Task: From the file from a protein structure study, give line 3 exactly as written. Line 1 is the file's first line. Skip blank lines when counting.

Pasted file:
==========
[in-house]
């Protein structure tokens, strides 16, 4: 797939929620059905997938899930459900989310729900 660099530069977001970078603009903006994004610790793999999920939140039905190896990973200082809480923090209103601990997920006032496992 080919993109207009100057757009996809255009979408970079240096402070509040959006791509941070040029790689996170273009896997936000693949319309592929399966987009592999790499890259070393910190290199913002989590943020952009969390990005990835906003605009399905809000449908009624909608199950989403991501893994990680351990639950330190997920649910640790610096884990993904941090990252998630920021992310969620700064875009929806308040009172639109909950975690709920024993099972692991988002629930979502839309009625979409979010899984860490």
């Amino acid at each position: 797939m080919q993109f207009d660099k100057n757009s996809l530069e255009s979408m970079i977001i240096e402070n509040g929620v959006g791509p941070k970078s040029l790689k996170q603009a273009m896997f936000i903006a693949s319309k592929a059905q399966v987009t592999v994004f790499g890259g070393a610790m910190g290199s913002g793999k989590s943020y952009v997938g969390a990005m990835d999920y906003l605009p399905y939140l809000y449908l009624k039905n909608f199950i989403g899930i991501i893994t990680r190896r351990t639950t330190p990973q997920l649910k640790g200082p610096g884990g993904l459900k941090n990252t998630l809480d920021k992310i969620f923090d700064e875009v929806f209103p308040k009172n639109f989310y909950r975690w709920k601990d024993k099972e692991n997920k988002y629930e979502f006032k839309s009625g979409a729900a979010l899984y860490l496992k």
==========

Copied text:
């Amino acid at each position: 797939m080919q993109f207009d660099k100057n757009s996809l530069e255009s979408m970079i977001i240096e402070n509040g929620v959006g791509p941070k970078s040029l790689k996170q603009a273009m896997f936000i903006a693949s319309k592929a059905q399966v987009t592999v994004f790499g890259g070393a610790m910190g290199s913002g793999k989590s943020y952009v997938g969390a990005m990835d999920y906003l605009p399905y939140l809000y449908l009624k039905n909608f199950i989403g899930i991501i893994t990680r190896r351990t639950t330190p990973q997920l649910k640790g200082p610096g884990g993904l459900k941090n990252t998630l809480d920021k992310i969620f923090d700064e875009v929806f209103p308040k009172n639109f989310y909950r975690w709920k601990d024993k099972e692991n997920k988002y629930e979502f006032k839309s009625g979409a729900a979010l899984y860490l496992k």